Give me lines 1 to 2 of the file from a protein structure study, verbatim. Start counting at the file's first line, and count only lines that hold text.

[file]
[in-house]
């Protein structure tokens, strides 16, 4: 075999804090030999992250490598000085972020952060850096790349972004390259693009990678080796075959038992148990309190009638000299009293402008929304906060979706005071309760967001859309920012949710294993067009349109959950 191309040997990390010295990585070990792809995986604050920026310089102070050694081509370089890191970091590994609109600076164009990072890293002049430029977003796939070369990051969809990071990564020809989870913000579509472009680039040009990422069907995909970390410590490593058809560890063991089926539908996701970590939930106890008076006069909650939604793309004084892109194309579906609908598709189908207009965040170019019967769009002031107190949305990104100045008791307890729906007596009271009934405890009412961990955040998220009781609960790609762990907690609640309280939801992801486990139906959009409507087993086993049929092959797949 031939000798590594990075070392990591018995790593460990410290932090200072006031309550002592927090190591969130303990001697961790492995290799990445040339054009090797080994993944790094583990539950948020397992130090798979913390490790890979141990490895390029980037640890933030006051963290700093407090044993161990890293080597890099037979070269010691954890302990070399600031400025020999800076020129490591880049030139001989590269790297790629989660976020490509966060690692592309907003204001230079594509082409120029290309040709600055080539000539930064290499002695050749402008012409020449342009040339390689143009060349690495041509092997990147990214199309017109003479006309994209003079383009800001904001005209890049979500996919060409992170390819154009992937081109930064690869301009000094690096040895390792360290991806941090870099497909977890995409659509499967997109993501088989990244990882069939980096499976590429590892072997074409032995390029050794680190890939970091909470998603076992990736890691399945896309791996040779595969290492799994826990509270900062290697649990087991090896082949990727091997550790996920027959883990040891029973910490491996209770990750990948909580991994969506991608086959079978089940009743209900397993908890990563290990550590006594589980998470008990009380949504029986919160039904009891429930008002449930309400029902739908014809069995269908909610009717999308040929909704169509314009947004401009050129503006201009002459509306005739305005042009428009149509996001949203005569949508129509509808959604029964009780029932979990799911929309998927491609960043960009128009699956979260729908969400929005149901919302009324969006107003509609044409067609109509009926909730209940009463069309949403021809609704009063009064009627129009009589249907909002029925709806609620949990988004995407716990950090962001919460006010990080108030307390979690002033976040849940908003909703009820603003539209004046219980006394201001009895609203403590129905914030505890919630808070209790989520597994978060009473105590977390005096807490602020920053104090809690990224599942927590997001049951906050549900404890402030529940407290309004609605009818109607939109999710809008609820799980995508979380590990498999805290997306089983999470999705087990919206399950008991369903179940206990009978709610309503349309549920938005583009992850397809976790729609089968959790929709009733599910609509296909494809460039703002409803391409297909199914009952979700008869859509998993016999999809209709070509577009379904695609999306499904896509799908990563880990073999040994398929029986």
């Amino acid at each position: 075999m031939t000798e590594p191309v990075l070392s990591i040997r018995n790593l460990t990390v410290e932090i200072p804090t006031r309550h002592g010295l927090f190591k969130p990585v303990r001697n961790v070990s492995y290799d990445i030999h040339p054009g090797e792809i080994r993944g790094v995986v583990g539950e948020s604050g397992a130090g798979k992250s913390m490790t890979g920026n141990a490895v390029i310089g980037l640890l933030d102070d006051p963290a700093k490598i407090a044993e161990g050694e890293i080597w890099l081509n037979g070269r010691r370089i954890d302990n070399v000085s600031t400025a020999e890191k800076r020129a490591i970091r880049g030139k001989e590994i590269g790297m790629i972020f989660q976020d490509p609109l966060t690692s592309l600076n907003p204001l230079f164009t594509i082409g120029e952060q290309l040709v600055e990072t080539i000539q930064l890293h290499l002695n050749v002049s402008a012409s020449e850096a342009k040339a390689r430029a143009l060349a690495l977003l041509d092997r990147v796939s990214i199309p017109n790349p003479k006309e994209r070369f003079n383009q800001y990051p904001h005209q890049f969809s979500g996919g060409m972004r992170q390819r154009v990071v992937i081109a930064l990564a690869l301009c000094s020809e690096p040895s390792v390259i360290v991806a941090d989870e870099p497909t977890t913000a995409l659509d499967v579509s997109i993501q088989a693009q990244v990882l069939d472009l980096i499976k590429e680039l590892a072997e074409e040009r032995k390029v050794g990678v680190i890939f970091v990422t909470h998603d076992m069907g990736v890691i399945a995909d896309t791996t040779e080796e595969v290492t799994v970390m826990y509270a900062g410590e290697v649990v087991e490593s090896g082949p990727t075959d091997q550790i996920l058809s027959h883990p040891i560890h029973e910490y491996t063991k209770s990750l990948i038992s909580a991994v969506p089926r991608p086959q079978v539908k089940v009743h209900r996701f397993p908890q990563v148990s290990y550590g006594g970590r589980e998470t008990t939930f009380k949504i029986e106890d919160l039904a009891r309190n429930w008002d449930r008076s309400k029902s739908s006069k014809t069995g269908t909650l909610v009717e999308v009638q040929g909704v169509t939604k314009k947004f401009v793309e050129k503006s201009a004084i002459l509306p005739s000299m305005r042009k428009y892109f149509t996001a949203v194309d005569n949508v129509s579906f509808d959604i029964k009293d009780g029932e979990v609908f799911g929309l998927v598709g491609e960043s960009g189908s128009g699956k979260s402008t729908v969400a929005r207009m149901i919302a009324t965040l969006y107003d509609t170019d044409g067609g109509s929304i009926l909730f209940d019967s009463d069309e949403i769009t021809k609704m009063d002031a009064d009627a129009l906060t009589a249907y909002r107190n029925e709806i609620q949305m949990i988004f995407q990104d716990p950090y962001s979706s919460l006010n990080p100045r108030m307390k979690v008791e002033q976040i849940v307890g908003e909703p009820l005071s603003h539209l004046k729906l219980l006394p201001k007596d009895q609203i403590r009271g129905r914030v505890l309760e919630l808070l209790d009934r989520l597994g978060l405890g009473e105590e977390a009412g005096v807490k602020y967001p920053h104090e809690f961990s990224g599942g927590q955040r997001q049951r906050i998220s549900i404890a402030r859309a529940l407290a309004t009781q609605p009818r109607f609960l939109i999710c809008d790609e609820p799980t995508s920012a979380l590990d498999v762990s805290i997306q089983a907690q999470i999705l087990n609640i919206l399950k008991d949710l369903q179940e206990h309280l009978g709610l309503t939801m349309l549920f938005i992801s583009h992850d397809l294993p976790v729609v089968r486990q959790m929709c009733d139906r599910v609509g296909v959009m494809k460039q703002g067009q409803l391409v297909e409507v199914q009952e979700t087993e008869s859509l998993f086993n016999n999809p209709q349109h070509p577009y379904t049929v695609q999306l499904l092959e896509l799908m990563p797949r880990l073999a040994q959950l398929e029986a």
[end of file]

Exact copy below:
[in-house]
């Protein structure tokens, strides 16, 4: 075999804090030999992250490598000085972020952060850096790349972004390259693009990678080796075959038992148990309190009638000299009293402008929304906060979706005071309760967001859309920012949710294993067009349109959950 191309040997990390010295990585070990792809995986604050920026310089102070050694081509370089890191970091590994609109600076164009990072890293002049430029977003796939070369990051969809990071990564020809989870913000579509472009680039040009990422069907995909970390410590490593058809560890063991089926539908996701970590939930106890008076006069909650939604793309004084892109194309579906609908598709189908207009965040170019019967769009002031107190949305990104100045008791307890729906007596009271009934405890009412961990955040998220009781609960790609762990907690609640309280939801992801486990139906959009409507087993086993049929092959797949 031939000798590594990075070392990591018995790593460990410290932090200072006031309550002592927090190591969130303990001697961790492995290799990445040339054009090797080994993944790094583990539950948020397992130090798979913390490790890979141990490895390029980037640890933030006051963290700093407090044993161990890293080597890099037979070269010691954890302990070399600031400025020999800076020129490591880049030139001989590269790297790629989660976020490509966060690692592309907003204001230079594509082409120029290309040709600055080539000539930064290499002695050749402008012409020449342009040339390689143009060349690495041509092997990147990214199309017109003479006309994209003079383009800001904001005209890049979500996919060409992170390819154009992937081109930064690869301009000094690096040895390792360290991806941090870099497909977890995409659509499967997109993501088989990244990882069939980096499976590429590892072997074409032995390029050794680190890939970091909470998603076992990736890691399945896309791996040779595969290492799994826990509270900062290697649990087991090896082949990727091997550790996920027959883990040891029973910490491996209770990750990948909580991994969506991608086959079978089940009743209900397993908890990563290990550590006594589980998470008990009380949504029986919160039904009891429930008002449930309400029902739908014809069995269908909610009717999308040929909704169509314009947004401009050129503006201009002459509306005739305005042009428009149509996001949203005569949508129509509808959604029964009780029932979990799911929309998927491609960043960009128009699956979260729908969400929005149901919302009324969006107003509609044409067609109509009926909730209940009463069309949403021809609704009063009064009627129009009589249907909002029925709806609620949990988004995407716990950090962001919460006010990080108030307390979690002033976040849940908003909703009820603003539209004046219980006394201001009895609203403590129905914030505890919630808070209790989520597994978060009473105590977390005096807490602020920053104090809690990224599942927590997001049951906050549900404890402030529940407290309004609605009818109607939109999710809008609820799980995508979380590990498999805290997306089983999470999705087990919206399950008991369903179940206990009978709610309503349309549920938005583009992850397809976790729609089968959790929709009733599910609509296909494809460039703002409803391409297909199914009952979700008869859509998993016999999809209709070509577009379904695609999306499904896509799908990563880990073999040994398929029986």